Capital Region water use down

Cooler weather, conservation help to lower usage

There’s plenty of water to go around in the Capital Region this summer, but don’t expect watering restrictions to be removed any time soon.

The Sooke reservoir, the primary source of water for the region, has had higher-than-average levels this year, thanks in part to below-average temperatures and a subsequent lower demand for water for recreational use.

And while there’s been very little rain over the past few weeks, the region has seen above-average precipitation levels so far this year, which has kept the reservoir close to capacity.

The water level did not start dropping until late May, which is the latest peak in several years, and the reservoir was still 98 per cent full in mid-June.

But it’s not just the weather which has led to the increased reservoir volume.

“It’s conservation. People are sticking to the script, so to speak,” said Jan Van Niekerk, senior manager of customer and technical services with the Capital Regional District.

In fact, residents used 12.7 per cent less water between Jan. 1 and June 30, compared to the average for the same time period over the previous five years.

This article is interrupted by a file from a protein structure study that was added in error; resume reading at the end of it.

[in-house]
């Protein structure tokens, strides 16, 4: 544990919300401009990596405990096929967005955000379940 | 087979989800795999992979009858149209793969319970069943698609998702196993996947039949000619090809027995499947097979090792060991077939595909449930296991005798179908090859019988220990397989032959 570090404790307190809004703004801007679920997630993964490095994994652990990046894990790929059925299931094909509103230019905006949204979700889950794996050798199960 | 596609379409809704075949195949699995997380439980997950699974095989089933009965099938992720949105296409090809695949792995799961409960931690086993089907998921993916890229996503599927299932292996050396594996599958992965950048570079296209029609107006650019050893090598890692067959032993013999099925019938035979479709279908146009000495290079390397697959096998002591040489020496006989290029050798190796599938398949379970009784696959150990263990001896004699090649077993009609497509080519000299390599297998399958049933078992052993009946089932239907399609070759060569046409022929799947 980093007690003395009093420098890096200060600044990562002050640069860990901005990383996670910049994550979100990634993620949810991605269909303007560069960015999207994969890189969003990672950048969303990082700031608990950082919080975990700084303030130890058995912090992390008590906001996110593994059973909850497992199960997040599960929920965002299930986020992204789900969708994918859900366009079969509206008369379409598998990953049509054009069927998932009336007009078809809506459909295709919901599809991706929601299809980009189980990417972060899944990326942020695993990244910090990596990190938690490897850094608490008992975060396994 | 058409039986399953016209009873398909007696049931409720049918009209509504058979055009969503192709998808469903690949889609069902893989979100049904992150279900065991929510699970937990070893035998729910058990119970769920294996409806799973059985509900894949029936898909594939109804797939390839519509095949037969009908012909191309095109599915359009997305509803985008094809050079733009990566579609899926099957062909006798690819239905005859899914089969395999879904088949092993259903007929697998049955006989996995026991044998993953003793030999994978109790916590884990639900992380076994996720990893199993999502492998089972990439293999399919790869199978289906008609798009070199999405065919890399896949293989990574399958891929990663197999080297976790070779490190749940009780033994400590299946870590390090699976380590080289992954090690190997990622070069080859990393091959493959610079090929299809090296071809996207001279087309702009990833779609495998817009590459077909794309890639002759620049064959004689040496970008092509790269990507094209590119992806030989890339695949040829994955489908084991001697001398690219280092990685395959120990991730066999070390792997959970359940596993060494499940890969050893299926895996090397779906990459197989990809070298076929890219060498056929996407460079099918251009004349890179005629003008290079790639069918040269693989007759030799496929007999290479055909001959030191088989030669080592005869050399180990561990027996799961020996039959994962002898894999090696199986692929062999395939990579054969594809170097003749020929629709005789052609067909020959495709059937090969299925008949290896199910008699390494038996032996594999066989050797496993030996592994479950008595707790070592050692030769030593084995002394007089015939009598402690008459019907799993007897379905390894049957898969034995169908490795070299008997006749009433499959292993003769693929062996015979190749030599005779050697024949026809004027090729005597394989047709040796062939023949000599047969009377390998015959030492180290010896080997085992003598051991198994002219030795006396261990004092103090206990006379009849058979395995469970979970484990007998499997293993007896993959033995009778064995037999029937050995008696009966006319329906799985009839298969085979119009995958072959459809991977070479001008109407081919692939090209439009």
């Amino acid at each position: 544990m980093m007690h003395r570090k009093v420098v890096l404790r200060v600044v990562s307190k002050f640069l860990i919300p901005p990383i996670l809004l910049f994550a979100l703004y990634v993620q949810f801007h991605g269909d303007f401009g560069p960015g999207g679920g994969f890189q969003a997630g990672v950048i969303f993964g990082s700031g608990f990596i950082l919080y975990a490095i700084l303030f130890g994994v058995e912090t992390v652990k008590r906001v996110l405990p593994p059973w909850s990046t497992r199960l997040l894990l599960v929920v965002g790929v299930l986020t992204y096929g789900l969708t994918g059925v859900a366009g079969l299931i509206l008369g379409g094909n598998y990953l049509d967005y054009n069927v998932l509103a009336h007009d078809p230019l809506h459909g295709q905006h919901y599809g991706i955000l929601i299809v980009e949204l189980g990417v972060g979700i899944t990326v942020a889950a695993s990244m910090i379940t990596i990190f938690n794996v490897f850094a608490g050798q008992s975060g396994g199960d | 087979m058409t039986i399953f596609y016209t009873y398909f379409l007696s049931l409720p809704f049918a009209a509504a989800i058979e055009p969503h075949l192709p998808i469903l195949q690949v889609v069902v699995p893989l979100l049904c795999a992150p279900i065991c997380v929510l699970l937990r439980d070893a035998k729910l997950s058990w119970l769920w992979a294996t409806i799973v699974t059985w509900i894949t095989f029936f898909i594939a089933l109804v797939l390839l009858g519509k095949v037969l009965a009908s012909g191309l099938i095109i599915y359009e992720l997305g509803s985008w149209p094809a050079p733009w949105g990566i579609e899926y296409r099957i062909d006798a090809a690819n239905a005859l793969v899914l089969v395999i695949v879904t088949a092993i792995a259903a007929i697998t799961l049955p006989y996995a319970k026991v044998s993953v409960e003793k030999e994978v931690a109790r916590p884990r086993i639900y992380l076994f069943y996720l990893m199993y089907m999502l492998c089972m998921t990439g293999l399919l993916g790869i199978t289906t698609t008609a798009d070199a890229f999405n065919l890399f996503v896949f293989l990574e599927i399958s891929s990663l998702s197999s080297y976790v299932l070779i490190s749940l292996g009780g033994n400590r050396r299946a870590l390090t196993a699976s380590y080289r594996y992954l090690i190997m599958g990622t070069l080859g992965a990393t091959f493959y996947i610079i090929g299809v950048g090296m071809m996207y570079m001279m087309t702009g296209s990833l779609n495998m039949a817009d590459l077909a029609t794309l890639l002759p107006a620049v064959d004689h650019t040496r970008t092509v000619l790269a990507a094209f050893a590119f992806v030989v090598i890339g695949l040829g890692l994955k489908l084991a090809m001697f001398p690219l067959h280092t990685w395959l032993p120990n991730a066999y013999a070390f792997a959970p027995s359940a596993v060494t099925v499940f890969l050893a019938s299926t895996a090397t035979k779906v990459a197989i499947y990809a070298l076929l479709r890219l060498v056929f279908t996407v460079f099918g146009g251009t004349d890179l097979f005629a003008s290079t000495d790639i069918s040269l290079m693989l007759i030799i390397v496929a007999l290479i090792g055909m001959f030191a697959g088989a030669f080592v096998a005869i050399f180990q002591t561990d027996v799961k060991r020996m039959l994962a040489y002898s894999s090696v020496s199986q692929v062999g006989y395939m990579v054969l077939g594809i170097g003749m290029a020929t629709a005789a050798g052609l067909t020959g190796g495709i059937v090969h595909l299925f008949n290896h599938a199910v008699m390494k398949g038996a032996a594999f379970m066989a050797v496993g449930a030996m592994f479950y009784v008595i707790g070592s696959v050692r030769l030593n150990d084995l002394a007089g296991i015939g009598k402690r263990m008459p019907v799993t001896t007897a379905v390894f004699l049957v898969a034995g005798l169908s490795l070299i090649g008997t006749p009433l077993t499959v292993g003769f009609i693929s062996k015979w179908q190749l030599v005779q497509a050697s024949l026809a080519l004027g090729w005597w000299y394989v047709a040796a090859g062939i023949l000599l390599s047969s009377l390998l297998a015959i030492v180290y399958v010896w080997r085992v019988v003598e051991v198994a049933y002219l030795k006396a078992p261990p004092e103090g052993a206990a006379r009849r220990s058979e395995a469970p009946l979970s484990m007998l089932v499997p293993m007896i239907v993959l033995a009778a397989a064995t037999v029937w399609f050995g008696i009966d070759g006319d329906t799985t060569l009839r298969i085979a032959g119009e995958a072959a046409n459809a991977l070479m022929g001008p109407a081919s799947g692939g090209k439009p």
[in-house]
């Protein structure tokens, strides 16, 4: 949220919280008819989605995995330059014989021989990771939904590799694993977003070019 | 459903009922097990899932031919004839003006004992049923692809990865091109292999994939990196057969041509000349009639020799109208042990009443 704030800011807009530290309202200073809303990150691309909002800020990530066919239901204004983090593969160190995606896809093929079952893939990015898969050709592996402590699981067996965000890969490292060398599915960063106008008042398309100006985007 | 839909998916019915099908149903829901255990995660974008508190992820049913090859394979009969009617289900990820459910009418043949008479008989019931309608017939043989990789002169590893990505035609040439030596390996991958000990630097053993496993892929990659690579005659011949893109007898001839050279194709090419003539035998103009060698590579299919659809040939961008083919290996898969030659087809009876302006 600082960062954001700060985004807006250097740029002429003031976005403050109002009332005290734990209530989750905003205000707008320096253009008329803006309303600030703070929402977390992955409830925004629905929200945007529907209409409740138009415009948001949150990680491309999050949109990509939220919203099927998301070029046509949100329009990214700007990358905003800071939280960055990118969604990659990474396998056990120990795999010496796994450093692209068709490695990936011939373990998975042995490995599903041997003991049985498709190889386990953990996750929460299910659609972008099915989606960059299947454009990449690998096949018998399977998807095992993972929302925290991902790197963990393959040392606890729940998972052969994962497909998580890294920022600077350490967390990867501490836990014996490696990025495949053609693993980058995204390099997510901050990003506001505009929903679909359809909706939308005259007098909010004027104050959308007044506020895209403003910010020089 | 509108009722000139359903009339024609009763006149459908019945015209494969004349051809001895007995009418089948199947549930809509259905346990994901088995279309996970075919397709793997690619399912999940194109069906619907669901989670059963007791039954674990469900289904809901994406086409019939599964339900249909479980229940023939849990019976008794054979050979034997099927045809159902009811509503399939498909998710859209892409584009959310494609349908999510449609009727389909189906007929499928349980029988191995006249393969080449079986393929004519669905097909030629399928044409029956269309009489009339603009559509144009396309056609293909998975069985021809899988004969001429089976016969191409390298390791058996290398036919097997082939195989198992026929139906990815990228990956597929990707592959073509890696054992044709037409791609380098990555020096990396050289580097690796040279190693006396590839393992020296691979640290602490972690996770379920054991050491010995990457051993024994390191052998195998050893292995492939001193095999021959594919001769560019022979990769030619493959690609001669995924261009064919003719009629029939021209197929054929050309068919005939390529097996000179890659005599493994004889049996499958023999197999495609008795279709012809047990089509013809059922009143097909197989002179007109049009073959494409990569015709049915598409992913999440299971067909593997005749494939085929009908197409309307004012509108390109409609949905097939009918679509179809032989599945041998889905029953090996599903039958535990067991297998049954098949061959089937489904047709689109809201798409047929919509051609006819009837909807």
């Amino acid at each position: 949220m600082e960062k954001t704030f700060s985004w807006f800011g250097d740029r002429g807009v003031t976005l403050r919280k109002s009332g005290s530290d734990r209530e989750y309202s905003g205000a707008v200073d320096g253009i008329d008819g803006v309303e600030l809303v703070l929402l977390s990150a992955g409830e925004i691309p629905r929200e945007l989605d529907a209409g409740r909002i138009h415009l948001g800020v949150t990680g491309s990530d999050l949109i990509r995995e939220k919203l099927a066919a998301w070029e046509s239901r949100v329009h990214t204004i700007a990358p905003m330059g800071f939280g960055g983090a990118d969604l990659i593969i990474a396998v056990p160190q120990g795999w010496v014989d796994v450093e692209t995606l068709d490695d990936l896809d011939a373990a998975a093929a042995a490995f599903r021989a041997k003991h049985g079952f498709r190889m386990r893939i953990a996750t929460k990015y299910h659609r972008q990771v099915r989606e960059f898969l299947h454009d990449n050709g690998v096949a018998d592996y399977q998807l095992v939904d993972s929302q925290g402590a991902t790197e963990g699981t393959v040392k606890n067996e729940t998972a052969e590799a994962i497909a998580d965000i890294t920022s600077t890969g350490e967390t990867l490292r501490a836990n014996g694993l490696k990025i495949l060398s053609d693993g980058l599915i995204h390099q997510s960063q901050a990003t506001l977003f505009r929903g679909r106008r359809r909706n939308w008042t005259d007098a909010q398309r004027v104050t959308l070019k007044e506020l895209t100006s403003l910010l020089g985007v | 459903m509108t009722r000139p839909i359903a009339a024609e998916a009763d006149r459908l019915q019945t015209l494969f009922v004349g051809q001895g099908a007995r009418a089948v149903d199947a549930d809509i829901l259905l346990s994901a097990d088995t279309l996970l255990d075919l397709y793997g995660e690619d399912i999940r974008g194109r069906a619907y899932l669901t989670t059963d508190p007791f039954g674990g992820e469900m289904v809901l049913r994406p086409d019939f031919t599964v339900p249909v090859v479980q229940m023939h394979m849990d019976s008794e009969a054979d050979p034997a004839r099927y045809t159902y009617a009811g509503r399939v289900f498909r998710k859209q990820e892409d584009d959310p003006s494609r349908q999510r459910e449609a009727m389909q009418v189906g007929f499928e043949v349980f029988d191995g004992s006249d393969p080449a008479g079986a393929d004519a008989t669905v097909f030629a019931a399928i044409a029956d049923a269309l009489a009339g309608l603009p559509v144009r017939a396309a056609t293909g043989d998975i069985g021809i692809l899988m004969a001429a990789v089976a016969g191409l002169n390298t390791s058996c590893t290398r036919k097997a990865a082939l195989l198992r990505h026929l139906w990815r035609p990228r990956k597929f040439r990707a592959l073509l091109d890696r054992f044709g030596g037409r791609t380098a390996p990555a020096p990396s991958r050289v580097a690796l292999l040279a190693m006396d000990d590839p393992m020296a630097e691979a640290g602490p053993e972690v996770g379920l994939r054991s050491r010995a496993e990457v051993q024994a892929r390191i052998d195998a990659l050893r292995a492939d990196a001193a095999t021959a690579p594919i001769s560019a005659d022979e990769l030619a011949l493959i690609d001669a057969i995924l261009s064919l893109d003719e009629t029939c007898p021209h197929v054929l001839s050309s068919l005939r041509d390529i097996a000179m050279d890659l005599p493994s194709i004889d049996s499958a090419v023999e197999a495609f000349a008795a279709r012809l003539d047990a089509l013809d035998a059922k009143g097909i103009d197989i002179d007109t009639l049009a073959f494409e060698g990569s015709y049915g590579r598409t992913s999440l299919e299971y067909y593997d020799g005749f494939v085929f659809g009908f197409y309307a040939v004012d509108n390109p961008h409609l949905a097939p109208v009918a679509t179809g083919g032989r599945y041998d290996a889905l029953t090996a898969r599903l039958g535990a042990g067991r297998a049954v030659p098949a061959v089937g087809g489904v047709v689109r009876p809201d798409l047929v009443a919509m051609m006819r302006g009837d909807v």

So far this year in Oak Bay, water usage has dropped eight per cent compared to 2010. That equals over 64 million fewer litres used in the first half of the year. Part of the drop can be attributed to the lower-than-average temperatures this summer.

Because it hasn’t been as hot, recreational water use has dropped.

The primary factor remains Stage 1 of the CRD’s water conservation bylaw, which restricts lawn watering with sprinklers to just two days a week between May 1 and Sept. 30, among other measures.

Despite the higher reservoir levels, don’t expect those watering restrictions to change in the foreseeable future.

“Stage 1 is basically the status quo now,” Van Niekerk said.

On the flip side, she said, the likelihood of the CRD having to go to Stage 2 or 3 restrictions this year is almost nil. “I don’t think that’s a possibility for this year, unless there’s a quality issue or a disaster.”

As of July 10, the Sooke Reservoir was 91.5 per cent full.

editor@oakbaynews.com

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